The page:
The Way It Was


Published:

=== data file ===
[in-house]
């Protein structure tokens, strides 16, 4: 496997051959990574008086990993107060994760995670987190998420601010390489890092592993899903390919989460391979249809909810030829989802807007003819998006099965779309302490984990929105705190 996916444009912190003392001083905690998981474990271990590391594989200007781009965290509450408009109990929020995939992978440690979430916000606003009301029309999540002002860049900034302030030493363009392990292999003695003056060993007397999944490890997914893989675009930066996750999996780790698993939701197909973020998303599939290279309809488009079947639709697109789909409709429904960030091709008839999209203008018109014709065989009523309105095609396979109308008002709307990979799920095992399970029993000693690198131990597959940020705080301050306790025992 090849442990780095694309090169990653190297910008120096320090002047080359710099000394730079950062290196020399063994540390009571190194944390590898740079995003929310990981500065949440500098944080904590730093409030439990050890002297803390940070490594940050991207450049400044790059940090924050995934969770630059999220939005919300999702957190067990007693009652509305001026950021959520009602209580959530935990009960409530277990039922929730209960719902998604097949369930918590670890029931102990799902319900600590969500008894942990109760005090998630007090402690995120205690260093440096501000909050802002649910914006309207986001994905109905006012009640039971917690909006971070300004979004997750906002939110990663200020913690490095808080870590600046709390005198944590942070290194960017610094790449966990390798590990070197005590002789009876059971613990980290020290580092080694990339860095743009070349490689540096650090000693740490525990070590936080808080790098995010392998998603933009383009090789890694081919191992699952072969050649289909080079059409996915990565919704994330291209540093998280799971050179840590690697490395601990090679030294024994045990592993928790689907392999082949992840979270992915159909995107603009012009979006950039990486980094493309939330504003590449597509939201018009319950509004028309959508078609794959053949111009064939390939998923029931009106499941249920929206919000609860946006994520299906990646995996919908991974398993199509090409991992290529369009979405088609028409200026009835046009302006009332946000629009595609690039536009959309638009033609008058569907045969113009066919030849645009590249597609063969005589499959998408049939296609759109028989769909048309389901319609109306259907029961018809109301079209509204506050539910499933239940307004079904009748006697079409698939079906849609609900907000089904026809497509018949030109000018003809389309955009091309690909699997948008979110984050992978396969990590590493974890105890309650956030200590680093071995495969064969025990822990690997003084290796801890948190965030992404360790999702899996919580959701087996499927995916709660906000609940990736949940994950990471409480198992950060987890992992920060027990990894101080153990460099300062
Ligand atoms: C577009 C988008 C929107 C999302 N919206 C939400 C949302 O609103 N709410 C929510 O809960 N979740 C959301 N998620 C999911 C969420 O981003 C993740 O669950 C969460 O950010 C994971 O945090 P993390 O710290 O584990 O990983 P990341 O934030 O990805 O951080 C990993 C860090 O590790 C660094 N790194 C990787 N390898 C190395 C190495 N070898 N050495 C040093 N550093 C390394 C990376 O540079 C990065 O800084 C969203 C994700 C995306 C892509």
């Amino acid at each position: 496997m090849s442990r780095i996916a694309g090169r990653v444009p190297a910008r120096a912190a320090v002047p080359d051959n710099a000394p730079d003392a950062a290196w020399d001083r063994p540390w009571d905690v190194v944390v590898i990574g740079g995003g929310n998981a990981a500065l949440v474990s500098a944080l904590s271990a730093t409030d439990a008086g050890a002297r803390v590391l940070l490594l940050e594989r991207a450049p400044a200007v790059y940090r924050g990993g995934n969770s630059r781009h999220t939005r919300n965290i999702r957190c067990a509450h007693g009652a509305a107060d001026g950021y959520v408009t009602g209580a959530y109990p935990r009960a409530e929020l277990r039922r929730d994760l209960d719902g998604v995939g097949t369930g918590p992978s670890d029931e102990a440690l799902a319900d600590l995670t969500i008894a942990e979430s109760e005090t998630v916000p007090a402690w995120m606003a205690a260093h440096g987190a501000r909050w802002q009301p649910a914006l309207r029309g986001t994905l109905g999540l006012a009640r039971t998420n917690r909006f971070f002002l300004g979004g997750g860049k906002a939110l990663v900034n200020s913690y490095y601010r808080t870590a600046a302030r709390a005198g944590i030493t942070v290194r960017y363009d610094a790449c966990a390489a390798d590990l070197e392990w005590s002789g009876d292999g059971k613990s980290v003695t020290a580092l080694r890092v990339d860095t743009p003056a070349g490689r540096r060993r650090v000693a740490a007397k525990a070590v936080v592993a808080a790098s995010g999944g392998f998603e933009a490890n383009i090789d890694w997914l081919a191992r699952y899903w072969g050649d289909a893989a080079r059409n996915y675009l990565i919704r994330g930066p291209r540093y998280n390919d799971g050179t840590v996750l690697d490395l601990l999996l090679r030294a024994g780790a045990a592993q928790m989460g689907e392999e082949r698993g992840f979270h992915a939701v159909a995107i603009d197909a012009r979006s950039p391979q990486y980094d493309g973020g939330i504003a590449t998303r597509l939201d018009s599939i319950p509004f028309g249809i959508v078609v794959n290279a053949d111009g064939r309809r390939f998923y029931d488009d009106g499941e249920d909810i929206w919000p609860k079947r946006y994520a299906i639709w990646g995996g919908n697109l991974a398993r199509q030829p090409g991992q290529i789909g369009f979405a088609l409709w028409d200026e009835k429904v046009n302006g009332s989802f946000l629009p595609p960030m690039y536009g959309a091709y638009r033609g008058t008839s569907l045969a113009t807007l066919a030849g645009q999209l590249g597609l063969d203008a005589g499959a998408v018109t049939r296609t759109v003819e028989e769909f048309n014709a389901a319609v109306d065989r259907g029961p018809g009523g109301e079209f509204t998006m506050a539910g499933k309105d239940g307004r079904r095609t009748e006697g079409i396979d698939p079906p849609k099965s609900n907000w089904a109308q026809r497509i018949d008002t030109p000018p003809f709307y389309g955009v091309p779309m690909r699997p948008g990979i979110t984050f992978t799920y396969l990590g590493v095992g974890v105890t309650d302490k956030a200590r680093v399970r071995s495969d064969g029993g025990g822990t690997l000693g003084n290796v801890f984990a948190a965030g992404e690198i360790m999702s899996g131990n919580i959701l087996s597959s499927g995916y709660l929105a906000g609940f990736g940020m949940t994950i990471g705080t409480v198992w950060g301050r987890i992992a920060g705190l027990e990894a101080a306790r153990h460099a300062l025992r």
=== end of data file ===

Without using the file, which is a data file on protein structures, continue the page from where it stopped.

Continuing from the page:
1976 Anyone claiming to be a Detroiter has seen and admired Marshall M. Fredericks’ 1958 bronze, gilt, and marble sculpture The Spirit of Detroit in front of the Coleman A. Young Municipal Building, (formerly the City-County Building), but not likely in this fish-eye view shot by Tony Spina, the vaunted Detroit Free Press photographer. Also, probably not many know that Fredericks (1908-98) never affixed that title to his work; in fact, it had no name when it was unveiled. But Detroiters soon started calling it The Spirit of Detroit, likely influenced by the inscription on the curved wall behind it that Fredericks chose from 2 Corinthians: “Now the Lord is that Spirit, and where the Spirit of the Lord is, there is liberty.” The sculpture, measuring 26 feet across and 16 feet high, features a male figure holding in his left hand an orb with jutting rays, symbolizing God, and a group of people, representing the family, in his right hand. The wall also contains the city and county seals in relief. As the bronze oxidized, it developed a green patina, inspiring some to playfully refer to the work as “The Jolly Green Giant.” The figure is emblematic of the city’s spirit, but it also represents team spirit. When one of Detroit’s pro teams is in the playoffs, the Spirit dons a giant jersey of the hometown team. Fredericks was an Illinois native, but he lived and worked in metro Detroit for most of his life, keeping studios in Royal Oak and Bloomfield Hills. From 1932-42, he taught at Cranbrook Academy of Art. The man who hired him, Carl Milles, had also been his teacher while the young Fredericks was on a fellowship in Sweden. In addition to Michigan, Fredericks’ sculptures stand in several other states, as well as in Japan, Finland, England, Denmark, and Norway. The Marshall M. Fredericks Sculpture Museum, on the campus of Saginaw Valley State University, is a lasting tribute to the man and his art. — George Bulanda

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